Nickelodeon UK Ltd is one of the oldest children's television channels available in the UK, with household characters such as SpongeBob SquarePants and Dora the Explorer as the face of the brand. Having won countless awards, including BAFTAs, they now broadcast over 8 channels. As a result, they have a high volume and variety of content, ranging from programmes to adverts and promos.

With an Xsan setup and several Final Cut Studio suites already in place, Final Cut Server (FCSvr) was the natural solution for both asset management and streamlining the existing workflow.

Jan, the Broadcast Operations Manager at Nickelodeon, had already been testing FCSvr and had an idea of the workflow he wanted to put in place for the Traffic and Acquisition department. We worked with him on his initial plan, helping to refine it and ensure that all the desired the functionality was achievable.

The main change that we suggested was to utilise FCSvr's interface to easily search for files, instead of users having to manually search through endless folders. In addition to this, we automated several key process, removing double data entry and streamlining approvals and delivery mechanisms.

We integrated the internally developed database so that jobs created there would be automatically created in FCSvr, along with the associated metadata. An approval process was introduced that both prevented the accidental delivery of assets to transmission (TX) and automated the delivery of approved assets to both TX and their DIVA tape archive system. This subsequently evolved to include an automated process that would pass approved assets through a Harding Flash and Pattern Analyser. Any asset that failed the Harding test would be sent back for reediting, along with its Harding report for the editor to read.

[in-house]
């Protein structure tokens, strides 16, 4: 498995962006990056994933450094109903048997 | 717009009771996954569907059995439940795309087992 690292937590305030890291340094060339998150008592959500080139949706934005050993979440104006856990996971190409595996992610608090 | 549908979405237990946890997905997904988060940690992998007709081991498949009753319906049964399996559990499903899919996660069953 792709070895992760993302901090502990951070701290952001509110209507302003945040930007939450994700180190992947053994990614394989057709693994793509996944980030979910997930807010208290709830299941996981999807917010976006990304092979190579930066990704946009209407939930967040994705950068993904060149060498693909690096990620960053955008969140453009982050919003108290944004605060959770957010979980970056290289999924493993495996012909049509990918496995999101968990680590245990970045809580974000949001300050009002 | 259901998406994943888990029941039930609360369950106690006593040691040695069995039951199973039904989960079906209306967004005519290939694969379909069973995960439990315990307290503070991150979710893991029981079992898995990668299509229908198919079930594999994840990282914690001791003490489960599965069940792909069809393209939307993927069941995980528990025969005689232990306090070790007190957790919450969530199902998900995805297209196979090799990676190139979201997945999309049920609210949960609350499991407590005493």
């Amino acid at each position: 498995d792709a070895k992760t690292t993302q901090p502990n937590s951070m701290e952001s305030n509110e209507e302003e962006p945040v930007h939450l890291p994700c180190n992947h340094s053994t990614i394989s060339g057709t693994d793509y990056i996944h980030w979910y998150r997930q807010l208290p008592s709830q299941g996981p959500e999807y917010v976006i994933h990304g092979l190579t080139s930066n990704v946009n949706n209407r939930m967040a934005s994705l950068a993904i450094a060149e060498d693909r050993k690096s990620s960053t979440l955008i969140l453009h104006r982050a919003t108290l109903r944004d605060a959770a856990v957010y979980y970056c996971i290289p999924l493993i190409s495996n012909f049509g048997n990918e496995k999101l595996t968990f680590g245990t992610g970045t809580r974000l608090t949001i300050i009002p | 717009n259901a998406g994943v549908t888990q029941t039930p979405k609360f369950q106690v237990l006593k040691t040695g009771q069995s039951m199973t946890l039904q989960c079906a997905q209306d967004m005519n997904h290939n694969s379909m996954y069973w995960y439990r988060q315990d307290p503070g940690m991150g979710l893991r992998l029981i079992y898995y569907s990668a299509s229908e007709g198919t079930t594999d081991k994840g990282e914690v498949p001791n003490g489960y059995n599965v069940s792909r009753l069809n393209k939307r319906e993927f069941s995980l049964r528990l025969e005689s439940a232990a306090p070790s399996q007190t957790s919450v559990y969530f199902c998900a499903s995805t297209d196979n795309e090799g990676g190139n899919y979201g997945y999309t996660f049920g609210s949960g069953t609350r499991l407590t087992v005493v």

Completed jobs that were approved and delivered were automatically purged from the system after a specified time frame. This included all rushes, viewing copies and master assets, which would have had to have been delivered to TX and archived in order for it to be set as complete by the system as an added protection. Only the final FCP project and the low res proxy of the final deliverables were left, which could be used to help retrieve the full res version from archive if needed. Storage usage on their XSAN volume was reduced from 10-15TB to under 3TB, just by removing these completed, and often duplicated, items.

Much of the workflow was achieved with custom written scripts that we developed specifically for Nickelodeon to deliver as close to Jan's initial requests as possible. FCSvr, backed up by extensive custom automations, has successfully revolutionised the workflow. Previously, in order for producers to view any new shows and edits, digibeta dubs had to be made, which would require a deck to be free to make, as well as a deck to be free to view them on. Now, producers anywhere in the building can view them on any client machine, regardless of whether it is a Mac or PC. Not only can they view these as low resolution proxies, they can also review and approve items, and write notes for editors from their desks too.

We provide ongoing support and development for this system and have subsequently added further departments to the workflow. We continue to work closely with Nickelodeon to ensure their system evolves in line with changing technologies and their delivery requirements.